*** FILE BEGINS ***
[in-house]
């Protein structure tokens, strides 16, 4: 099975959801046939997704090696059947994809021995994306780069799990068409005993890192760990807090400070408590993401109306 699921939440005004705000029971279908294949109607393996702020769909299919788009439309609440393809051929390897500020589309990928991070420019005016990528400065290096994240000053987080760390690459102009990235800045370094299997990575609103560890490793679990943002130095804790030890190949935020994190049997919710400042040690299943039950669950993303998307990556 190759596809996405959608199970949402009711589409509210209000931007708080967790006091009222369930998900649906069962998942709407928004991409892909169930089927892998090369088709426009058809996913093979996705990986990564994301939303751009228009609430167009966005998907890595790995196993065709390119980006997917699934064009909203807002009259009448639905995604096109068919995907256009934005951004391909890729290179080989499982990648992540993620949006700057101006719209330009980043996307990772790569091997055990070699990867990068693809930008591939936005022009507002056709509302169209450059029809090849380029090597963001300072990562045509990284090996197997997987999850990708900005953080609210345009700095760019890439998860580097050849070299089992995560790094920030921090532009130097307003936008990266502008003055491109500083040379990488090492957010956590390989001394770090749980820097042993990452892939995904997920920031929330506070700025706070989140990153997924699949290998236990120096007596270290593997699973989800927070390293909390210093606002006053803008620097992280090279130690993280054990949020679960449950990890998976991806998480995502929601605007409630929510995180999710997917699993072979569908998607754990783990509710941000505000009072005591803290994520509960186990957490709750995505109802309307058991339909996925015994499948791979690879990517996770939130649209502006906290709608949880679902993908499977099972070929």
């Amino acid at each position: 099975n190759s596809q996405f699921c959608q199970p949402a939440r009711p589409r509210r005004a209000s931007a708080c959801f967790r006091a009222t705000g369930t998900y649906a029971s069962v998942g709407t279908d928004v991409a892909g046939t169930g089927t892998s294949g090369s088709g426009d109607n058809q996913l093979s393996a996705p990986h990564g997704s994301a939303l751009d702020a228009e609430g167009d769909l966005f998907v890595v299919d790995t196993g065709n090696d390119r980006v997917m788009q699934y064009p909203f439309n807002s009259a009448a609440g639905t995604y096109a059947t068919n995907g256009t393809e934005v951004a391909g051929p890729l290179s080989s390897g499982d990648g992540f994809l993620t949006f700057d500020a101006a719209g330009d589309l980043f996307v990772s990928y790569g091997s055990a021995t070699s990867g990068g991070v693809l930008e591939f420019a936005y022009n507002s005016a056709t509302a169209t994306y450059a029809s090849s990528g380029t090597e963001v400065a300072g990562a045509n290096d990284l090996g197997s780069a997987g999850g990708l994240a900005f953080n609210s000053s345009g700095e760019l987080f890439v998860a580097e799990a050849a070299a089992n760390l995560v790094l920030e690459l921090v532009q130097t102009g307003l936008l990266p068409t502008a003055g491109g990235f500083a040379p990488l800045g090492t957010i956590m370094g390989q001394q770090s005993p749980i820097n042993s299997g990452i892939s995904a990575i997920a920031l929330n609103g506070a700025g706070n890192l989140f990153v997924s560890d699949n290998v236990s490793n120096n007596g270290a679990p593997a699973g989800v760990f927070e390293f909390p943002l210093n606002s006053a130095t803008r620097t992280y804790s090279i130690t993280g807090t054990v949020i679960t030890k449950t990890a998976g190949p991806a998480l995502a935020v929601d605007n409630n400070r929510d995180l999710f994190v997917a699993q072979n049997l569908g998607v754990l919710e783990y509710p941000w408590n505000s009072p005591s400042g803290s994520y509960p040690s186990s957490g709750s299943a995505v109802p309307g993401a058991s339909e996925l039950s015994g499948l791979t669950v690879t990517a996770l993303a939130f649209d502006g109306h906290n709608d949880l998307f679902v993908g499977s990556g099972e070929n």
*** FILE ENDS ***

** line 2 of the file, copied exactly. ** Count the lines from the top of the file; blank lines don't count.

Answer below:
């Protein structure tokens, strides 16, 4: 099975959801046939997704090696059947994809021995994306780069799990068409005993890192760990807090400070408590993401109306 699921939440005004705000029971279908294949109607393996702020769909299919788009439309609440393809051929390897500020589309990928991070420019005016990528400065290096994240000053987080760390690459102009990235800045370094299997990575609103560890490793679990943002130095804790030890190949935020994190049997919710400042040690299943039950669950993303998307990556 190759596809996405959608199970949402009711589409509210209000931007708080967790006091009222369930998900649906069962998942709407928004991409892909169930089927892998090369088709426009058809996913093979996705990986990564994301939303751009228009609430167009966005998907890595790995196993065709390119980006997917699934064009909203807002009259009448639905995604096109068919995907256009934005951004391909890729290179080989499982990648992540993620949006700057101006719209330009980043996307990772790569091997055990070699990867990068693809930008591939936005022009507002056709509302169209450059029809090849380029090597963001300072990562045509990284090996197997997987999850990708900005953080609210345009700095760019890439998860580097050849070299089992995560790094920030921090532009130097307003936008990266502008003055491109500083040379990488090492957010956590390989001394770090749980820097042993990452892939995904997920920031929330506070700025706070989140990153997924699949290998236990120096007596270290593997699973989800927070390293909390210093606002006053803008620097992280090279130690993280054990949020679960449950990890998976991806998480995502929601605007409630929510995180999710997917699993072979569908998607754990783990509710941000505000009072005591803290994520509960186990957490709750995505109802309307058991339909996925015994499948791979690879990517996770939130649209502006906290709608949880679902993908499977099972070929």